Y’all like Santigold? I like Santigold. My favorite song on her Master of My Make-Believe record has gotta be “Look At These Hoes.” I always forget that it doesn’t come last on the album, because it feels like such a victory lap type of song.
If someone asked me what Santigold sounded like, I’d point to “Look At These Hoes”. It feels like a distillation of everything that she does and is about, from the wordplay to the song structure to the beat to the subject matter. It’s a song that’s about Santigold, and more specifically, about her relationship to her competition.
Maybe it’s weird, but rap isn’t a genre to me so much as a gaping maw, eager to absorb and digest anything that happens to make it through its teeth. It snaps up dance music, soul, funk, jazz, rock, and whatever else is out there — afrobeat! — and absorbs it into the body of rap. The Roots and Curren$y and David Banner and Jean Grae all make rap music, even though none of their music even remotely sounds alike.
“Look At These Hoes” is such a rap song, too. It’s all about how Santigold is iller than her competition. So much iller, in fact, that she’s off in a position of safety like “Look at these hoes trying to come up, not knowing they got no chance.” It’s braggy, full of swagger, and double-time. It sounds like a song you want to bop to, hitting b-boy poses and showing off your flashiest gear. It’s begging to be acted out.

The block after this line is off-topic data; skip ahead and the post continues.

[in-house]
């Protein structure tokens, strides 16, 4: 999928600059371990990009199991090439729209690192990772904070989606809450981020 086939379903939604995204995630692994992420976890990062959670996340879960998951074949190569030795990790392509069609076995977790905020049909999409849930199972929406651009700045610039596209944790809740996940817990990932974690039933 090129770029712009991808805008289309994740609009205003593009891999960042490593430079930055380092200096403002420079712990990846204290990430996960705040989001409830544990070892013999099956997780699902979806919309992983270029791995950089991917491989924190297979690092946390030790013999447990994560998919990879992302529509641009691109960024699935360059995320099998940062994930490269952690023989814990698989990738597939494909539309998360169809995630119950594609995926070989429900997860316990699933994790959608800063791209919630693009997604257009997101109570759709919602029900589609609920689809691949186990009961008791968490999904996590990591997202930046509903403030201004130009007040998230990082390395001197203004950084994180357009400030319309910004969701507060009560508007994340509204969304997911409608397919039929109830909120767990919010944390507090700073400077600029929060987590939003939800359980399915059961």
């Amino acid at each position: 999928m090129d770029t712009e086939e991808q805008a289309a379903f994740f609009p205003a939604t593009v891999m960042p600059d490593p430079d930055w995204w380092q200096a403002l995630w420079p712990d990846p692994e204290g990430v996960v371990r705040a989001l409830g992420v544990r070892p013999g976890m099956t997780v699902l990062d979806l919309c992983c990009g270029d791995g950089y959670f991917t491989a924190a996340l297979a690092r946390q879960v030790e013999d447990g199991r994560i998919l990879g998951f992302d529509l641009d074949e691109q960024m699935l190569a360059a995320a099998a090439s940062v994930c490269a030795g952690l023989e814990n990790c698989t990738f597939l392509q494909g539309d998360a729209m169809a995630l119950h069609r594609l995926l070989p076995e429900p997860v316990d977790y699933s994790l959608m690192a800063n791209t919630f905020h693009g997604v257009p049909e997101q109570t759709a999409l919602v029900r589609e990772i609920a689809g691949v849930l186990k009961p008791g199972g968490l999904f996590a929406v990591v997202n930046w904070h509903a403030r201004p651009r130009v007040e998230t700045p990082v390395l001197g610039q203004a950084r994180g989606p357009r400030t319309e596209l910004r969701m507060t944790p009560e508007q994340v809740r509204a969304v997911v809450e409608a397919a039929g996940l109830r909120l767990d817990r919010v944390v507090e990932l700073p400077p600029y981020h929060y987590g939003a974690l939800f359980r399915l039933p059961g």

I really dig how she flips a rap staple, too. She ain’t cold — she’s “so damn gold.” There’s barely a difference in pronunciation, but I love the difference between the two. Not to mention the pleasant connection between Santigold and gold, right? She’s positioning herself, being Santigold, as the standard for being cool. I dig that.
“Look At These Hoes” has layers. Her voice goes through a few different treatments over the course of the song — my favorite is the screw voice, to the surprise of no one — and her flow is rapid-fire but staccato, with emphasis placed on every word and extra emphasis on the end of a line. It’s like driving at high speeds around a curving mountain path, right? Turn-turn-turn-turn-TURN. I like how the song feels different epending on which voice she’s doing at the time or how her different voices play off each other when they appear simultaneously. I’m real curious how the acapella sounds.
You could pull this song apart, from the weird ultra-processed video game whistle to the subdued drum machine beat to the way Santigold’s voice bends words into new shapes and find plenty of things to talk about.
That’s what I like about Santigold, really. There’s a wide variety of sounds and styles on her Master of My Make-Believe, but it still feels like a cohesive album, from the first yelp on “Go” to the body-moving beat on “Big Mouth.” (A friend recently put me onto Buraka Som Sistema, producers of “Big Mouth.” I was already down with the sound of “Big Mouth,” and now I get MORE? Awesome.) I know I can depend on Santigold to deliver something just a little off-kilter and ultra-fresh. That faith lets me take it in stride when she throws something new at me, because I’m in the default position of being open to what she’s doing.
Master of My Make-Believe is eleven songs long, and all of them bang for almost entirely different reasons.